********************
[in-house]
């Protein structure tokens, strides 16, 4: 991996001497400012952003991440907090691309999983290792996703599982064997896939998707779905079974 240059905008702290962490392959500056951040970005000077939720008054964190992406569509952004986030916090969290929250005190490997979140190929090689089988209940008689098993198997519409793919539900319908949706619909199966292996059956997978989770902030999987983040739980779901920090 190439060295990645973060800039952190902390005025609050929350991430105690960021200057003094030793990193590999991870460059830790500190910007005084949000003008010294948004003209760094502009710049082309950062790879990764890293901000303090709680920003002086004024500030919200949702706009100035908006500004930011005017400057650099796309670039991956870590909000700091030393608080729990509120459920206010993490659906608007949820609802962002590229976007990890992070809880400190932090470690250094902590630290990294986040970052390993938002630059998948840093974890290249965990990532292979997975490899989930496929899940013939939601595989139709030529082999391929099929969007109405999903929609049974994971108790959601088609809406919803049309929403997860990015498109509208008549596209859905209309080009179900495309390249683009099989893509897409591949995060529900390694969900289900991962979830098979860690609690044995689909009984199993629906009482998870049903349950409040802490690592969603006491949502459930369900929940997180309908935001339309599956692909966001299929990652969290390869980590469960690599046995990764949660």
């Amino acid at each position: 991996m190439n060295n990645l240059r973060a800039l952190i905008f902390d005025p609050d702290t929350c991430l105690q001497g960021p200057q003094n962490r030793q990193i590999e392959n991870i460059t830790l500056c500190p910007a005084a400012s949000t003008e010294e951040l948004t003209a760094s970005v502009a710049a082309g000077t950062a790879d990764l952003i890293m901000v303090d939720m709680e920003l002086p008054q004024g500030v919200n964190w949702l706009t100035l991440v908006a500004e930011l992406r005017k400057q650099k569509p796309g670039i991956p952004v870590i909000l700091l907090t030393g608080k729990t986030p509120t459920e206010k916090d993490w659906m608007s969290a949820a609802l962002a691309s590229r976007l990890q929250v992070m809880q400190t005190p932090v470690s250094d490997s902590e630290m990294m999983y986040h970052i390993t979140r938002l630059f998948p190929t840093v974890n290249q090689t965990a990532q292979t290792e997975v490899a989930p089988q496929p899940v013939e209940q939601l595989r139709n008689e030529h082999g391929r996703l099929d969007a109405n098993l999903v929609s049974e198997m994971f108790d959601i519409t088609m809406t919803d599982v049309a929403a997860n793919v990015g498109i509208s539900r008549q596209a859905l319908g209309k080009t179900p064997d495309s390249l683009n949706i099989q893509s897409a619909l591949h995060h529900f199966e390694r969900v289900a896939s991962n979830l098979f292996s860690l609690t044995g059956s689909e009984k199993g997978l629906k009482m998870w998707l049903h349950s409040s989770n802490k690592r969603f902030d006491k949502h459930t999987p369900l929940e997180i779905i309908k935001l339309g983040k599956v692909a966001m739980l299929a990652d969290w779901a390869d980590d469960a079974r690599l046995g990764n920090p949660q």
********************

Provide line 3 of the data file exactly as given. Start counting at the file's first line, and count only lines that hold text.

């Amino acid at each position: 991996m190439n060295n990645l240059r973060a800039l952190i905008f902390d005025p609050d702290t929350c991430l105690q001497g960021p200057q003094n962490r030793q990193i590999e392959n991870i460059t830790l500056c500190p910007a005084a400012s949000t003008e010294e951040l948004t003209a760094s970005v502009a710049a082309g000077t950062a790879d990764l952003i890293m901000v303090d939720m709680e920003l002086p008054q004024g500030v919200n964190w949702l706009t100035l991440v908006a500004e930011l992406r005017k400057q650099k569509p796309g670039i991956p952004v870590i909000l700091l907090t030393g608080k729990t986030p509120t459920e206010k916090d993490w659906m608007s969290a949820a609802l962002a691309s590229r976007l990890q929250v992070m809880q400190t005190p932090v470690s250094d490997s902590e630290m990294m999983y986040h970052i390993t979140r938002l630059f998948p190929t840093v974890n290249q090689t965990a990532q292979t290792e997975v490899a989930p089988q496929p899940v013939e209940q939601l595989r139709n008689e030529h082999g391929r996703l099929d969007a109405n098993l999903v929609s049974e198997m994971f108790d959601i519409t088609m809406t919803d599982v049309a929403a997860n793919v990015g498109i509208s539900r008549q596209a859905l319908g209309k080009t179900p064997d495309s390249l683009n949706i099989q893509s897409a619909l591949h995060h529900f199966e390694r969900v289900a896939s991962n979830l098979f292996s860690l609690t044995g059956s689909e009984k199993g997978l629906k009482m998870w998707l049903h349950s409040s989770n802490k690592r969603f902030d006491k949502h459930t999987p369900l929940e997180i779905i309908k935001l339309g983040k599956v692909a966001m739980l299929a990652d969290w779901a390869d980590d469960a079974r690599l046995g990764n920090p949660q």